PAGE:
Security vulnerabilities found in software is nothing new, but with Android's market share going from strength to strength, every such flaw in the world's largest computation platform leaves millions of users potentially vulnerable to cybercrime unless these are patched up before they become an issue. The latest set of security vulnerabilities found in Android are said to affect as many as 900 million devices worldwide. According to reports, the four new exploits, dubbed 'Quadrooter', were discovered by security researchers at cyber security firm, Check Point, and were detailed at the Def Con security conference on Sunday by Mr. Adam Donenfeld, the company's chief of mobile security.
According to Mr. Donenfeld, the vulnerabilities can be used by hackers to gain root access on Android devices remotely, which would then give them complete access to all the data in the compromised systems. Not only that, they will also be able to gain full control of hardware components on such systems, including cameras and microphones. All a cybercriminal apparently needs to do to take over an unsuspecting user's device remotely, is to trick them into installing just a single malicious app that won't even require any special permission at the time of installation. The issue is said to affect only devices that ship with Qualcomm chips, but the San Diego-based chipmaker has claimed that it has fixed all the four flaws already. Google, for its part, says that it too, has fixed up three of the four reported flaws as part of its August security update. The fourth and final flaw will be patched up in the next security bulletin released by the company.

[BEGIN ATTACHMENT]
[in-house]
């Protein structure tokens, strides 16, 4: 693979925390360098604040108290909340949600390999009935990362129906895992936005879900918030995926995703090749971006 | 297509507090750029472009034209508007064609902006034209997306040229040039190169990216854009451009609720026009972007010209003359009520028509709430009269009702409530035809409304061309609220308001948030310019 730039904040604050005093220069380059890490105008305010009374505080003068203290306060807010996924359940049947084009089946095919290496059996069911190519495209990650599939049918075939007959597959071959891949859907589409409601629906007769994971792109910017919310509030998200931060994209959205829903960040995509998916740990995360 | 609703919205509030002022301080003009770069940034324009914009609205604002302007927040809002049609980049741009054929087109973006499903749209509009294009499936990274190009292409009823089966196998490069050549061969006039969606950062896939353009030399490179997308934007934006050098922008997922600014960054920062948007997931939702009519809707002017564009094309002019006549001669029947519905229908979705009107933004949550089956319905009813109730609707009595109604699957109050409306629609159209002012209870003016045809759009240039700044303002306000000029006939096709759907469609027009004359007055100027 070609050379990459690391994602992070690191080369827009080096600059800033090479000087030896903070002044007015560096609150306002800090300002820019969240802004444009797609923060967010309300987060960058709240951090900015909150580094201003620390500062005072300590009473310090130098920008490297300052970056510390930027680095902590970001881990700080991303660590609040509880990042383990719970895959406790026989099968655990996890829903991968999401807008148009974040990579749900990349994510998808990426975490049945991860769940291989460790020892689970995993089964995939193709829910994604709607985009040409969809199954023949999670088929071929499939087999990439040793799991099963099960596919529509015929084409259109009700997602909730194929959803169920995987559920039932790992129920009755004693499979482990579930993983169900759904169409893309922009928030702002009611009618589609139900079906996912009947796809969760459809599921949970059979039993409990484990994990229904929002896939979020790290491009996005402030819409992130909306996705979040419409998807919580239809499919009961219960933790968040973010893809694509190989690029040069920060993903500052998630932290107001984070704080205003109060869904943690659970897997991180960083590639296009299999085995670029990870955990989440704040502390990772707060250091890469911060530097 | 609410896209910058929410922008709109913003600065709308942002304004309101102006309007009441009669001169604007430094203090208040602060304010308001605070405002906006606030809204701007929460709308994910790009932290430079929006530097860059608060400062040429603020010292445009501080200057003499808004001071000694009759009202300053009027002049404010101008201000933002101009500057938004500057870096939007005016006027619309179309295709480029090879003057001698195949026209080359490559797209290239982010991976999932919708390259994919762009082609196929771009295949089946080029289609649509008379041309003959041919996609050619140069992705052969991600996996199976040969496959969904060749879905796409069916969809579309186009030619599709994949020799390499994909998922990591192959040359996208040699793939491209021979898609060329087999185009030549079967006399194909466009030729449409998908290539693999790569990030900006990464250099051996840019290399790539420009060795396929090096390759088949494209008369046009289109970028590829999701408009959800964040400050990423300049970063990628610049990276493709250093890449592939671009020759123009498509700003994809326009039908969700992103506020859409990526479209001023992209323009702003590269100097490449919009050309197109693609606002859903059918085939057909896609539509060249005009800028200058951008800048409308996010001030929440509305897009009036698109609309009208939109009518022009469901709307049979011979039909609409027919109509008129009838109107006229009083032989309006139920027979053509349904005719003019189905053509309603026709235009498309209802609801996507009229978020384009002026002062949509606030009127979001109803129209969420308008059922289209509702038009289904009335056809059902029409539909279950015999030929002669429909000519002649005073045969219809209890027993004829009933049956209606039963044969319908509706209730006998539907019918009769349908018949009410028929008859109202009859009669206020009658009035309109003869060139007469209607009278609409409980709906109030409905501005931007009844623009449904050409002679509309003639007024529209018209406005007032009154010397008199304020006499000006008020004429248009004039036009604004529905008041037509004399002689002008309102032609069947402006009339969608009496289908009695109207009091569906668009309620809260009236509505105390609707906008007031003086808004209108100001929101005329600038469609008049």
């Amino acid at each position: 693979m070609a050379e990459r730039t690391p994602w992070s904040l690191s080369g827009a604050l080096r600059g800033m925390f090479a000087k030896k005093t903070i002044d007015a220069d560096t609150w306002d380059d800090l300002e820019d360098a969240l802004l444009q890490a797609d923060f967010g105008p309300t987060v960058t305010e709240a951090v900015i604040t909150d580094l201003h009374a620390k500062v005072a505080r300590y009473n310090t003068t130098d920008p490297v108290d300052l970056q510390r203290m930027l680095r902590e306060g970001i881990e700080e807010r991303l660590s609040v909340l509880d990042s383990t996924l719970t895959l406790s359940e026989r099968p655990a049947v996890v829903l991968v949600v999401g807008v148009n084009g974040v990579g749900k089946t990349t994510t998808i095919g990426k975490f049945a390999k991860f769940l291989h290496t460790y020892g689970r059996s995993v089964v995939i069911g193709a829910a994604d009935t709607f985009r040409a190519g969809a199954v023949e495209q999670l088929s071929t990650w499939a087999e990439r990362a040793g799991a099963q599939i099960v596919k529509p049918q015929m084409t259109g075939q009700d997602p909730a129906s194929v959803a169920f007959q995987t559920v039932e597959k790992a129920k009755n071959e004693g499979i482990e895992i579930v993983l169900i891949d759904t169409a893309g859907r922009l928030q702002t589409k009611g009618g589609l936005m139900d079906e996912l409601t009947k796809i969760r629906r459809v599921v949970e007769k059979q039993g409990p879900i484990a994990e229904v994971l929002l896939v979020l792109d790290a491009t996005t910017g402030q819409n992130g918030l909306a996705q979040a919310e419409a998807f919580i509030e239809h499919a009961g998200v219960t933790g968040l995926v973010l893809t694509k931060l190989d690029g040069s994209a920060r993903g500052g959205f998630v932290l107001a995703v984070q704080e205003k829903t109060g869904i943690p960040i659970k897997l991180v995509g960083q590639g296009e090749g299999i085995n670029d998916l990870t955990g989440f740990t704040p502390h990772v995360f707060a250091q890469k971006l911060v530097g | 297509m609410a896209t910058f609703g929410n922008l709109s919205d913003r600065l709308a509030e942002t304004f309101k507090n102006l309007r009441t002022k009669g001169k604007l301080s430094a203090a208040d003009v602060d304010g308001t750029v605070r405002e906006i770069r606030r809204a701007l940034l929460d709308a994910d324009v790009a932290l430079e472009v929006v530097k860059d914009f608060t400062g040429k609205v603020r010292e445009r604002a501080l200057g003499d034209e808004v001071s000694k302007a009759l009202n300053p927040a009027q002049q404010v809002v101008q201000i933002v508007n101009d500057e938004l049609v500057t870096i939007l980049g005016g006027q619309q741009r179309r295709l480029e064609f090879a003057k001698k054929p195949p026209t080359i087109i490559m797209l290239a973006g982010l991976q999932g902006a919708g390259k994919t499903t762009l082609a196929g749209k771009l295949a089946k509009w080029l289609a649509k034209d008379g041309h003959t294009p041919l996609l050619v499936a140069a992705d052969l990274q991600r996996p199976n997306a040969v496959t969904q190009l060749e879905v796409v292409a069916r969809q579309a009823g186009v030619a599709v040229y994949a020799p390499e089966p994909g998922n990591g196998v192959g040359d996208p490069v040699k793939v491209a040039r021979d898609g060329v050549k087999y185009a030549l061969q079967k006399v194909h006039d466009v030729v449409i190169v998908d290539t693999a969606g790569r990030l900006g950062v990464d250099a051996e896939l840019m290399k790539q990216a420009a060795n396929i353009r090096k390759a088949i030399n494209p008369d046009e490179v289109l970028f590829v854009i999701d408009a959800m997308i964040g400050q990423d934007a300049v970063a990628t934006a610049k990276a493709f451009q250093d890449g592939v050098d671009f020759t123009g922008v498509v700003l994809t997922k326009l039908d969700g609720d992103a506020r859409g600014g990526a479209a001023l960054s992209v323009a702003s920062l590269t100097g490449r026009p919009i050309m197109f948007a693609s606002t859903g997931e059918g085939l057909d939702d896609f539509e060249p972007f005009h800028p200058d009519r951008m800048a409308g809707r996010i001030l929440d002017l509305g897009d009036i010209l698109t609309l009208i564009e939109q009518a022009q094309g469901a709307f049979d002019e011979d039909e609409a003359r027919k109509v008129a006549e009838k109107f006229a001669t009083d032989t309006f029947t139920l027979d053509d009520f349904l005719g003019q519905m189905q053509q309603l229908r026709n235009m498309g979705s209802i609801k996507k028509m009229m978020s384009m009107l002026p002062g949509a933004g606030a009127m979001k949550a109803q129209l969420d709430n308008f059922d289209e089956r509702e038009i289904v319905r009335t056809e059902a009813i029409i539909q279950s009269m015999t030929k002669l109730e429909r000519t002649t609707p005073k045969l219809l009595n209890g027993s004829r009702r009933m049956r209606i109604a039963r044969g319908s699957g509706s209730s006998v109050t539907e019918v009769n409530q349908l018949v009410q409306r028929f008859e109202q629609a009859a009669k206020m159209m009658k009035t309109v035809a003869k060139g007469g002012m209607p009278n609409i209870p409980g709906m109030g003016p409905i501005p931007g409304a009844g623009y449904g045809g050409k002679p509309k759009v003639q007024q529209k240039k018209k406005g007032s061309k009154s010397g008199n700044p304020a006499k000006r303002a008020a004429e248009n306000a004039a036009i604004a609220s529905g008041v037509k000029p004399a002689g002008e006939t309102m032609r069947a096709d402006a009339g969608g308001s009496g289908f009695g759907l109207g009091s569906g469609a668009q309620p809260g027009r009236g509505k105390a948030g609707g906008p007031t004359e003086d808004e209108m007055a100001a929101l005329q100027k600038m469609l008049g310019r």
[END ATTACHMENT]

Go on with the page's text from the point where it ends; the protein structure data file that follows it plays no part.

Even as Qualcomm and Google have largely done their bits, it remains to be seen how long the vendors take to patch up their devices, and if any device beyond their flagships will even get the patches in the first place. Some of the more recent smartphones said to be affected by the vulnerabilities, include Google's own Nexus 6P, Nexus 5X and the Nexus 6. Other affected devices include the HTC One M9 and the HTC 10. Samsung's Galaxy S7 and S7 Edge are also said to be affected by the vulnerabilities. What's interesting is that the BlackBerry DTEK50, which was recently unveiled by the Canadian firm as the world's most secured smartphone, is also said to be vulnerable to one of the four flaws.